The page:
Airtightness of homes determined
The airtightness of many Dutch homes will be determined thanks to researchers from the University of Twente. Based on more than one hundred reports of 'blower door tests' (which determine the airtightness of a home) that have been made available by companies, the University aims to make recommendations in the field of airtightness for municipalities and builders.
Bram Entrop, lecturer in Sustainable Building at the University of Twente, is gathering a wealth of data on the airtightness of homes. In his 'Impenetrable infiltration' study, which is part of the 3TU Lighthouse programme, he sketches an overall picture of the current airtightness of new Dutch homes, together with the Technical University of Eindhoven and construction firm SelektHuis.
No complete picture available
"Why are we doing that?" We have been imposing energy performance requirements on homes since 1995. There are now several (private) companies that actually check the airtightness of buildings and therefore perform measurements", says Entrop. "However, the individual reports by the principals do not provide a complete picture of the Netherlands. Homes must comply with a so-called 'energy performance coefficient', but at the moment no-one seems to be performing an overall check whether the required or desired airtightness is achieved. In practice, homes still have various leaks. Obviously, ventilation must be good, but besides the ventilation system you actually want the house to be as airtight as possible, so there are no complaints about comfort and no unnecessary energy loss."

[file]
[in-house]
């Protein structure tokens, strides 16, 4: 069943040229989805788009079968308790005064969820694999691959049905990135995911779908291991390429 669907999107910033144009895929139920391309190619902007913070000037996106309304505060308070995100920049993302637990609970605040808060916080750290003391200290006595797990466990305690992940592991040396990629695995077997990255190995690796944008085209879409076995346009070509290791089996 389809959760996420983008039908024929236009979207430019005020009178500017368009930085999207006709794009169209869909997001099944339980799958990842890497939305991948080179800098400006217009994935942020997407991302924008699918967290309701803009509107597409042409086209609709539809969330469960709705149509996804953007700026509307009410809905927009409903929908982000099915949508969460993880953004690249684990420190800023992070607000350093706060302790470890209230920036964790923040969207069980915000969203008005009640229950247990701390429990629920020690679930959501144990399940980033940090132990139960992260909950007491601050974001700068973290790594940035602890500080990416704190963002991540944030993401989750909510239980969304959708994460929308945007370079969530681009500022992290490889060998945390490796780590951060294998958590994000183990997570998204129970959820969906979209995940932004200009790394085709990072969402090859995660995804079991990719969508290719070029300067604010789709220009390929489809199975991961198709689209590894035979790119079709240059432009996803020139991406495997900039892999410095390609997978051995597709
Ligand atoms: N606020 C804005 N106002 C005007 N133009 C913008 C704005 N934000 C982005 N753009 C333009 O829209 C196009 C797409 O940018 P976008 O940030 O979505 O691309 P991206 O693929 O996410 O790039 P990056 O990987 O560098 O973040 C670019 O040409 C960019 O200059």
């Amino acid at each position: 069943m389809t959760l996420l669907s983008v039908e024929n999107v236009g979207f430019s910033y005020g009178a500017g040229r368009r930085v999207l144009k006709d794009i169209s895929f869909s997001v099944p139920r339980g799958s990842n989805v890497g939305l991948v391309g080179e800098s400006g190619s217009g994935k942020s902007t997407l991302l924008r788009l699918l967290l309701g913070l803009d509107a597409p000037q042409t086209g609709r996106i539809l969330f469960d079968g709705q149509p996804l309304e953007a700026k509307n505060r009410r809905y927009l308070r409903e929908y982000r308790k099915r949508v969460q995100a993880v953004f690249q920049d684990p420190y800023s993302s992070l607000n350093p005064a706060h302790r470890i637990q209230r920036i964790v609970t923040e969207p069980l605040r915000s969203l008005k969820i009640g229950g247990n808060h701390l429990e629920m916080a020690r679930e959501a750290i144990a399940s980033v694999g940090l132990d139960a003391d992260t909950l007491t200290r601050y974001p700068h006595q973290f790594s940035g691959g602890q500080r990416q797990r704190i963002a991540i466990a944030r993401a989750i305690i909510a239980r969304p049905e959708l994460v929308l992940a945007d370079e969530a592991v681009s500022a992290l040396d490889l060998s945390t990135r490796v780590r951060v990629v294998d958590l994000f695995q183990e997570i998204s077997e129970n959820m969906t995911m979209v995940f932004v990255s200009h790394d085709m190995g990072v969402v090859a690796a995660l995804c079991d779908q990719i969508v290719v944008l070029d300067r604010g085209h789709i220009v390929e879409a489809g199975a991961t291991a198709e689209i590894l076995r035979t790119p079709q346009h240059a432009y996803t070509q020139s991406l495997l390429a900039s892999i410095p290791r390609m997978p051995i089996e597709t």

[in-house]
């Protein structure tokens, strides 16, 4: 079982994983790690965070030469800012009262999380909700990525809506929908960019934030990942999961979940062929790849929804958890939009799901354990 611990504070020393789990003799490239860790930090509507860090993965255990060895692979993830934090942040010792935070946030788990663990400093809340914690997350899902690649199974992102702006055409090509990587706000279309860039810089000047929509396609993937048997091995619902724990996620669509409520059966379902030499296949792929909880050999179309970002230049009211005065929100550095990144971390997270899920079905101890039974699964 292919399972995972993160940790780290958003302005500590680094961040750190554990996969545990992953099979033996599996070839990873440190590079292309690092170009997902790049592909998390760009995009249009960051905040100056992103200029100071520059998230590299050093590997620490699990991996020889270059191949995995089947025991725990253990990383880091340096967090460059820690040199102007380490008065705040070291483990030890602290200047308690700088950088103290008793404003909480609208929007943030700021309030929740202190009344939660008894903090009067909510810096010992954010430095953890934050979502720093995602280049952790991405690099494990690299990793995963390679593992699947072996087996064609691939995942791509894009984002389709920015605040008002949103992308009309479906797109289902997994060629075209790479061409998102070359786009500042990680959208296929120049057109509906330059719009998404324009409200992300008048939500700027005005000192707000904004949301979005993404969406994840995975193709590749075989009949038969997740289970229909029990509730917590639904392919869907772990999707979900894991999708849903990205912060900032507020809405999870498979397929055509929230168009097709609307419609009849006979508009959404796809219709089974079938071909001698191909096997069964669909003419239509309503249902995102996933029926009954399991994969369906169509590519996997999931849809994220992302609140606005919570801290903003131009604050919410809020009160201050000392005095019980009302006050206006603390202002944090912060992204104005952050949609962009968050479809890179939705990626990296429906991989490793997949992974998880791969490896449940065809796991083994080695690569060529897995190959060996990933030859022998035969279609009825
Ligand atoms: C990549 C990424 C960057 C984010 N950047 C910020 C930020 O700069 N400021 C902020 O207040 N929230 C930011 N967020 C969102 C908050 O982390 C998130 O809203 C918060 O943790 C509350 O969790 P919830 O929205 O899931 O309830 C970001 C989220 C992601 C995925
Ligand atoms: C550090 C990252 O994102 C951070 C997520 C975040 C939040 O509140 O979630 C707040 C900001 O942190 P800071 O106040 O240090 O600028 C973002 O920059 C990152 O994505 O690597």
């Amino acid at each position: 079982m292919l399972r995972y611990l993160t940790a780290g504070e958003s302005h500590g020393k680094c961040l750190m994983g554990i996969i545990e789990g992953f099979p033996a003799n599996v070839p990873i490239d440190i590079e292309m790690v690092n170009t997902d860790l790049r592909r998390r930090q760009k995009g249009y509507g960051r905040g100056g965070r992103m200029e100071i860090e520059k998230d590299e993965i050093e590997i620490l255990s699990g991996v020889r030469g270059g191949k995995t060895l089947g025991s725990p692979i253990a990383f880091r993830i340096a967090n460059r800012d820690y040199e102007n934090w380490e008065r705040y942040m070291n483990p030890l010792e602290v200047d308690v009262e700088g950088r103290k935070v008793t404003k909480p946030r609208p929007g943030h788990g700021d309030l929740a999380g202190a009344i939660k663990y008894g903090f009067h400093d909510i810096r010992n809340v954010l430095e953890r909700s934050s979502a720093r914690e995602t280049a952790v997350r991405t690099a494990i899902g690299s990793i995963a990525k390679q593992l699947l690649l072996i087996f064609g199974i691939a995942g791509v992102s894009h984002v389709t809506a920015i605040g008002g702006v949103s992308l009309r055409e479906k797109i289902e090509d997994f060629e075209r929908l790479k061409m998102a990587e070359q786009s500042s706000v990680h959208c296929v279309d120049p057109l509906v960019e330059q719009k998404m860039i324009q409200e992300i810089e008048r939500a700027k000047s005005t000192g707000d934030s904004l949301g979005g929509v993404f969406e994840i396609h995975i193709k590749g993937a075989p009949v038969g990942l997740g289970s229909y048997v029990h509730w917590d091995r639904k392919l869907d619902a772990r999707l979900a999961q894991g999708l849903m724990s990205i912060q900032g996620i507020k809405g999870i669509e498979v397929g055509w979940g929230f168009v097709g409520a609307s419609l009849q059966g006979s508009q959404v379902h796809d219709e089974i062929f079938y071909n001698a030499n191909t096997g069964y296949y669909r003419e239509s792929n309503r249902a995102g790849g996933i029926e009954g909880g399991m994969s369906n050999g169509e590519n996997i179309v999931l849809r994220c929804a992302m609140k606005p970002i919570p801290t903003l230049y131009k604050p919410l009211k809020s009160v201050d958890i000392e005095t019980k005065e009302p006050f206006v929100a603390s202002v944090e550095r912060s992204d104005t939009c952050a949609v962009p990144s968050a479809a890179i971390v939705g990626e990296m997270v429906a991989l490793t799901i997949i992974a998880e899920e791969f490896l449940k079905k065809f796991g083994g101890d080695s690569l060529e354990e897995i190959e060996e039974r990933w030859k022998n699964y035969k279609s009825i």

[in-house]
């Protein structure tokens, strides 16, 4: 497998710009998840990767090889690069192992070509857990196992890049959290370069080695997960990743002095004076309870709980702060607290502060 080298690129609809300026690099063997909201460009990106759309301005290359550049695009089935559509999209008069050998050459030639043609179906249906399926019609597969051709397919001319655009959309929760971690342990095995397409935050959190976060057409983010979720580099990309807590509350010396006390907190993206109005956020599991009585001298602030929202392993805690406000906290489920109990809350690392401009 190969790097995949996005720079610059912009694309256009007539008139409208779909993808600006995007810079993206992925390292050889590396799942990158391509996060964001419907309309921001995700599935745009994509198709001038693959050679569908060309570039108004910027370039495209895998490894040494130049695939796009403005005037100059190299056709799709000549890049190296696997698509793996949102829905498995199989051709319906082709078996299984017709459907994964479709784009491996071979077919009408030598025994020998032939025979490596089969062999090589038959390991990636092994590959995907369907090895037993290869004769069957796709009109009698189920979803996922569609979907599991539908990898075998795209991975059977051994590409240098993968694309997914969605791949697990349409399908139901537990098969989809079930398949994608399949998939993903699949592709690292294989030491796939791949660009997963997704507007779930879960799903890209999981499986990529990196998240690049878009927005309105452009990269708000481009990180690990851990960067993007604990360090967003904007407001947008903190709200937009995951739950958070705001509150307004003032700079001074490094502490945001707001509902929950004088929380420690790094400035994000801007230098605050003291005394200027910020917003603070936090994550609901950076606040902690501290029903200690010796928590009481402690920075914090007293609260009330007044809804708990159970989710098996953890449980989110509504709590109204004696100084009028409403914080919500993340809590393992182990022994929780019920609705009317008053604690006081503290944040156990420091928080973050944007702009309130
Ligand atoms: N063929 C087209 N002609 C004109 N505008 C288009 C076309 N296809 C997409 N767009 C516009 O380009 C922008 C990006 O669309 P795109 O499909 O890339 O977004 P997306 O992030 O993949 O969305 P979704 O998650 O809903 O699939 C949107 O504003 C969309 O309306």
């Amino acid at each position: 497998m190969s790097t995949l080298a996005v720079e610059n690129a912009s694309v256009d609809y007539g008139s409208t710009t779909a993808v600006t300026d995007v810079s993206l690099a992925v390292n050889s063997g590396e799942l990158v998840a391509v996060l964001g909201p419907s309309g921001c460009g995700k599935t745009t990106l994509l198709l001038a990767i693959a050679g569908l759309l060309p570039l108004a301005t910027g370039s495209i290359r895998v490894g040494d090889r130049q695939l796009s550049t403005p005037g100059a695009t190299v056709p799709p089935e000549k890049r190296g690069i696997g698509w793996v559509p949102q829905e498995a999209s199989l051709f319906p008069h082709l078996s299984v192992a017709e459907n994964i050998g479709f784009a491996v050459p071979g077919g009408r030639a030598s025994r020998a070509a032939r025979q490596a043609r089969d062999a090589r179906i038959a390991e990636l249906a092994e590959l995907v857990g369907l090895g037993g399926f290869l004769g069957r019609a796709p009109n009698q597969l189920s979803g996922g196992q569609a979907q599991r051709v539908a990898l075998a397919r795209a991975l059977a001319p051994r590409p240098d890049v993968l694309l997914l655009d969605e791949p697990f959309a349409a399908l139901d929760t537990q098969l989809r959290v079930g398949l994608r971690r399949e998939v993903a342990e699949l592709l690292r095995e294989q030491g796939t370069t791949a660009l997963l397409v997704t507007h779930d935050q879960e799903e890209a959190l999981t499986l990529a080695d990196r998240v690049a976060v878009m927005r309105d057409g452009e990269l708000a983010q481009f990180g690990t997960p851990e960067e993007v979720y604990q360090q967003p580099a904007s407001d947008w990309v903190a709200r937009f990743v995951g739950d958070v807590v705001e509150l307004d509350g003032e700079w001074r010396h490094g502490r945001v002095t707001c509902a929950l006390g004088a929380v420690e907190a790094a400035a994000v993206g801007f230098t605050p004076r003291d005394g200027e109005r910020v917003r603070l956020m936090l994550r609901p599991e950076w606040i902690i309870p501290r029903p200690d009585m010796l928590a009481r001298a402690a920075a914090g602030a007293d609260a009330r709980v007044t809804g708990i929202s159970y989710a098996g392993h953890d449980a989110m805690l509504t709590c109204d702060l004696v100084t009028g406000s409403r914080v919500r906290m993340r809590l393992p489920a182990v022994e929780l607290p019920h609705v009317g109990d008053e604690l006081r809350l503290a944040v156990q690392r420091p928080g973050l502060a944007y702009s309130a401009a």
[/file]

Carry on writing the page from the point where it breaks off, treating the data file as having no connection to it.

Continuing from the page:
No accusing finger
Entrop in particular wants to facilitate understanding of the collected data. Not by pointing an accusing finger at a particular contractor or building physics consultant, but by spotlighting general characteristics and common concerns. "We want to provide feedback about this using the latest means of communication, such as our website and social media. After all, a contractor does not want to wade through a 150-page research report, but immediately, preferably online, see what has to take place if an improvement is required."
Blower door test
The data that Entrop gathers is derived from blower door tests in new homes. A blower door test measures the airtightness of a home. This involves sealing the door opening with a tarpaulin and ventilator, which is connected to an air pressure gauge. By incrementally creating underpressure and overpressure, the airtightness of a building is determined. Leaks are detected with the aid of smoke or an infrared camera. Infiltration (i.e. uncontrolled ventilation) occurs where connections between building parts are not airtight. Entrop and his colleagues were present during such tests and also conducted these themselves. Furthermore, they want to change the protocol for these tests so that they are more detailed and reliable.
The 'Impenetrable infiltration' research is financed from a 3TU Lighthouse project with cooperation from TU Eindhoven researchers. Bram Entrop obtained his doctoral degree at the University of Twente in 2013 and subsequently became a university lecturer. In his doctoral thesis, he concluded that not all new energy technologies in homes lead to a structural decrease in energy costs unfortunately. Moreover, he stated that it is difficult for new, innovative energy technologies for buildings to capture a place on the Dutch market.
More information: http://phys.org/news/2014-11-airtightness-homes.html#jCp